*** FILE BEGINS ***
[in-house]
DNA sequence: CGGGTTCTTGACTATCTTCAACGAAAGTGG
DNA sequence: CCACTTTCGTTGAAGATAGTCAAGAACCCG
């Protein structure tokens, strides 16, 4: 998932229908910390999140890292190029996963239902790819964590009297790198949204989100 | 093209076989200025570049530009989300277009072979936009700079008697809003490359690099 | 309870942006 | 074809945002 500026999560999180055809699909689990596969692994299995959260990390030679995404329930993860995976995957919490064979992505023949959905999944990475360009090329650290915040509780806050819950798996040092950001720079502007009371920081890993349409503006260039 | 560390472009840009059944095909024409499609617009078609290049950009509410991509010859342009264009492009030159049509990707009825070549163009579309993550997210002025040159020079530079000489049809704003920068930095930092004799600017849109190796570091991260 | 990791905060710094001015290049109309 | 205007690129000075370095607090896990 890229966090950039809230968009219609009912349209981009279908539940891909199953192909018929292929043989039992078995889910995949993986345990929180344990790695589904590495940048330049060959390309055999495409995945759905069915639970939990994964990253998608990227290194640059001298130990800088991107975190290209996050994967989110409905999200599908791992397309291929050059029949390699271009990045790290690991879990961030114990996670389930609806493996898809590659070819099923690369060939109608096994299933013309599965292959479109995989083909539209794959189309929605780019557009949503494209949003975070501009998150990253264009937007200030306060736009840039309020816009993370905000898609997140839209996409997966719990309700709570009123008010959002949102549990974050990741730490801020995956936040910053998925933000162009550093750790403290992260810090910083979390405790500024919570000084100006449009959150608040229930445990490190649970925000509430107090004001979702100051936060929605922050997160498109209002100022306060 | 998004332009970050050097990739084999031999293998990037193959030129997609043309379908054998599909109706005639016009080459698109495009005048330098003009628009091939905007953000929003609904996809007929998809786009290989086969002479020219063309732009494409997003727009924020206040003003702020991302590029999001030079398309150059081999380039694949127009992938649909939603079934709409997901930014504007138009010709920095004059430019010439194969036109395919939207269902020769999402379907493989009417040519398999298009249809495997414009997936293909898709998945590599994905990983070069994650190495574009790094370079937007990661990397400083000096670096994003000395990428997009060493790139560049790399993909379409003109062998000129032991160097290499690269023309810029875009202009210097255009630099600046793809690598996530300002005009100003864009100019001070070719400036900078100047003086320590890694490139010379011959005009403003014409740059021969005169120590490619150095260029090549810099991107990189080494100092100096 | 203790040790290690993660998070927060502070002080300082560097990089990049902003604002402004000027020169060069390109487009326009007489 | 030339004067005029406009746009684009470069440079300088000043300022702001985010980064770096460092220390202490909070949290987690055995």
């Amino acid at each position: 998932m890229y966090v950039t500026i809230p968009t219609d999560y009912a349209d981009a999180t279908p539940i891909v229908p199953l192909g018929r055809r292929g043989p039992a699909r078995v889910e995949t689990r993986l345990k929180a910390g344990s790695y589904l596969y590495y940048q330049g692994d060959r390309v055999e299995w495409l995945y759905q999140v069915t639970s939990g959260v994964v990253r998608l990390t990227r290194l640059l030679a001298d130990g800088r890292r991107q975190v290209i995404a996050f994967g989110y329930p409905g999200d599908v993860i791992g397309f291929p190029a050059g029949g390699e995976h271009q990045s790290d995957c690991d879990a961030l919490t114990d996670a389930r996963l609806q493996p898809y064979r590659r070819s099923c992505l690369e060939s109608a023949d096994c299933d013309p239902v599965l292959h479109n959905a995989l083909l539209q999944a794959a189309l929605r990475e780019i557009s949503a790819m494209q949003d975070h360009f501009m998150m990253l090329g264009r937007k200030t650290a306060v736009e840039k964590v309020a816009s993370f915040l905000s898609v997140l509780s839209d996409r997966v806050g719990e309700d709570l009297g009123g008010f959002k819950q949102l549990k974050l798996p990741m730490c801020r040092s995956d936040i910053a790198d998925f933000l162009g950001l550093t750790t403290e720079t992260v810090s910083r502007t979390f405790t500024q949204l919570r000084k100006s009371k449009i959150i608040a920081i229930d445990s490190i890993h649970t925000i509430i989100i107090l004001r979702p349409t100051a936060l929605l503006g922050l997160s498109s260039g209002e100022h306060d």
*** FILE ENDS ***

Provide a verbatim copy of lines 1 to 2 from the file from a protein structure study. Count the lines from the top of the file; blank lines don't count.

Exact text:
[in-house]
DNA sequence: CGGGTTCTTGACTATCTTCAACGAAAGTGG